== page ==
Sometimes, children do not feel comfortable verbalising their emotions and would prefer to express themselves more privately. They often feel safer exploring their thoughts and feelings, knowing that they are the only ones seeing them. Journalling offers a medium for children to really dig deep into what is important to them and also provides a space for reflection.

While your child is just getting started, you can offer prompts to jumpstart their thought and writing process. Questions such as “what makes you happy?” and “what are three things you are grateful for?” are excellent starting points.

Emma, a mum of two, likes to journal both with and without her children. By taking the time to really explore prompts with them, she has found that her children are more empathetic with her as well as each other, while still having the safe space of their journal to not have to share something if they choose not to.

Positive Affirmations

Positive affirmations are statements that can help you challenge and overcome self-sabotaging and negative thoughts. It is believed that repeating them often and believing them can help you make positive changes.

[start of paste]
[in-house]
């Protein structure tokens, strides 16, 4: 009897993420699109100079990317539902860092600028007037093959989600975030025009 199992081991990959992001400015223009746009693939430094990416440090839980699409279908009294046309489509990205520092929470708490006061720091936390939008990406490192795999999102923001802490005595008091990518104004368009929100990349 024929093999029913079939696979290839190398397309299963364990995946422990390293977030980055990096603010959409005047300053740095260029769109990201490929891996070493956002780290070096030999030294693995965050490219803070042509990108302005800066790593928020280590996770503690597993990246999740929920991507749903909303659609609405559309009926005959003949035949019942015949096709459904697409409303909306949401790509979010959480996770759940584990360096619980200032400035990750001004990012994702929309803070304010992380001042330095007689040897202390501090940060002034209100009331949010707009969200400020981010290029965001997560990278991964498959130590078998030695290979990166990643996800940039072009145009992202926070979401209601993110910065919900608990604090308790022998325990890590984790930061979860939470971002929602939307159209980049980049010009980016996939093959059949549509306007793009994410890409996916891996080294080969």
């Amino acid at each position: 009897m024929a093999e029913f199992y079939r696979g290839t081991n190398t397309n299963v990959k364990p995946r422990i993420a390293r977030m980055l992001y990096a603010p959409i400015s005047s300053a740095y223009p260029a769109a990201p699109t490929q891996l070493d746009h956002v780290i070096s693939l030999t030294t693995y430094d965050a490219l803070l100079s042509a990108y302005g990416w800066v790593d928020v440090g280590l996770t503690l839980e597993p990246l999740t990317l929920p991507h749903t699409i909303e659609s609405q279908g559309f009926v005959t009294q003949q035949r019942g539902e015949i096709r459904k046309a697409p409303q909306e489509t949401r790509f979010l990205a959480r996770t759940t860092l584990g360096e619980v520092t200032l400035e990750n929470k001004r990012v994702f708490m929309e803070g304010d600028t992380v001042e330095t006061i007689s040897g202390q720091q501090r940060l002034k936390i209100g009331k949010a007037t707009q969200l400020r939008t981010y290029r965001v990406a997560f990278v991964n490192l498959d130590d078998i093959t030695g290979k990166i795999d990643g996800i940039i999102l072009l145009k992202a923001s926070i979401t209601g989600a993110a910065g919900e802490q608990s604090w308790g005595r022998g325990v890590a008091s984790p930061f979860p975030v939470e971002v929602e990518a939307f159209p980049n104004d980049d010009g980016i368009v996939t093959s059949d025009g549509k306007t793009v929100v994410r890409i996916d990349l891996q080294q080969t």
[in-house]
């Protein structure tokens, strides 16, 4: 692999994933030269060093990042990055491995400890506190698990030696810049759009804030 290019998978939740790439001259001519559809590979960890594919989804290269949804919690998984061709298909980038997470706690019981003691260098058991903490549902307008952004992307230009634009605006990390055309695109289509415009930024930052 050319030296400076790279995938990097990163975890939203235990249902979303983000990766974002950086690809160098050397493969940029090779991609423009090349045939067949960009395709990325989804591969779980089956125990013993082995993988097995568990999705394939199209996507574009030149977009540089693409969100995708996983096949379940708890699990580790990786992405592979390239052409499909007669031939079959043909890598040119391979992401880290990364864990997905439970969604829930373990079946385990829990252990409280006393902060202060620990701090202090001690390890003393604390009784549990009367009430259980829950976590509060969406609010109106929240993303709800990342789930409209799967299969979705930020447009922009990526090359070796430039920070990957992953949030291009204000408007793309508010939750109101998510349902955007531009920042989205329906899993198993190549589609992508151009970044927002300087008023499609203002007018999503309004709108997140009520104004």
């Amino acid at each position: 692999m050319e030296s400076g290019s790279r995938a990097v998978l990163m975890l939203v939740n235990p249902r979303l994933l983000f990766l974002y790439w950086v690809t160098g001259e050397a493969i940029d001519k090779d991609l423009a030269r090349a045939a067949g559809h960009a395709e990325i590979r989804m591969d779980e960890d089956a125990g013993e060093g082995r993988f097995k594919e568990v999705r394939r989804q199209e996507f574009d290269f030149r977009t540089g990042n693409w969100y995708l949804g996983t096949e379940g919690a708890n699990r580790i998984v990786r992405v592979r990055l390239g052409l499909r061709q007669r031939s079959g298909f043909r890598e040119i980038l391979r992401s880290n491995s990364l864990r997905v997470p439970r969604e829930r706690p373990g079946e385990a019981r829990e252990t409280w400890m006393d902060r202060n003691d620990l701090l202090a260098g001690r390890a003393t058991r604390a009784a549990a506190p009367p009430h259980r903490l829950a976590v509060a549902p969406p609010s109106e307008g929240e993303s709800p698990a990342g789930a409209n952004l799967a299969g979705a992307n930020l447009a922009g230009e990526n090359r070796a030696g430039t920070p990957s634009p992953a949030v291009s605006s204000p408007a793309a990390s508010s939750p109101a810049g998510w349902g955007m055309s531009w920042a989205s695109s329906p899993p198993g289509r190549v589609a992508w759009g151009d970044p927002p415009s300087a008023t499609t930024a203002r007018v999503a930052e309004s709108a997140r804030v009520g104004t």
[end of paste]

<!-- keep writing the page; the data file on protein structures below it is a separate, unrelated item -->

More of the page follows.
Some schools are now starting to use these, to great effect, with children as young as four. Laura, a mum to three, shares that her middle child’s class were starting the school day with a set of four affirmations. She says that this had a positive effect on all the children and had promoted a positive class atmosphere. Examples of those affirmations included:

“I am unique.”

“I love myself.”

“I love my community.”

“My love can shape the world.”

Affirmations can also have a positive effect on children outside of the school day. Doha-based Merve set up Monkinya, a yoga and mindfulness brand for kids. Merve, through Monkinya, has created colourful affirmations cards containing affirmations specific to children to help them achieve a positive mindset. Two examples of these include “I am talented and creative” and “I sleep peacefully through the night”. These can be a great tool for parents to connect with their children and for children to learn how to speak positively about themselves.

Blowing Bubbles

Deep breathing is a well-known technique for keeping calm. Unfortunately, it’s not always as easy to get your child to practise this by telling them “deep breaths”. So, instead, you can help them by having them blow bubbles. Ask your child to focus on taking a slow breath in and exhaling steadily to fill the bubble.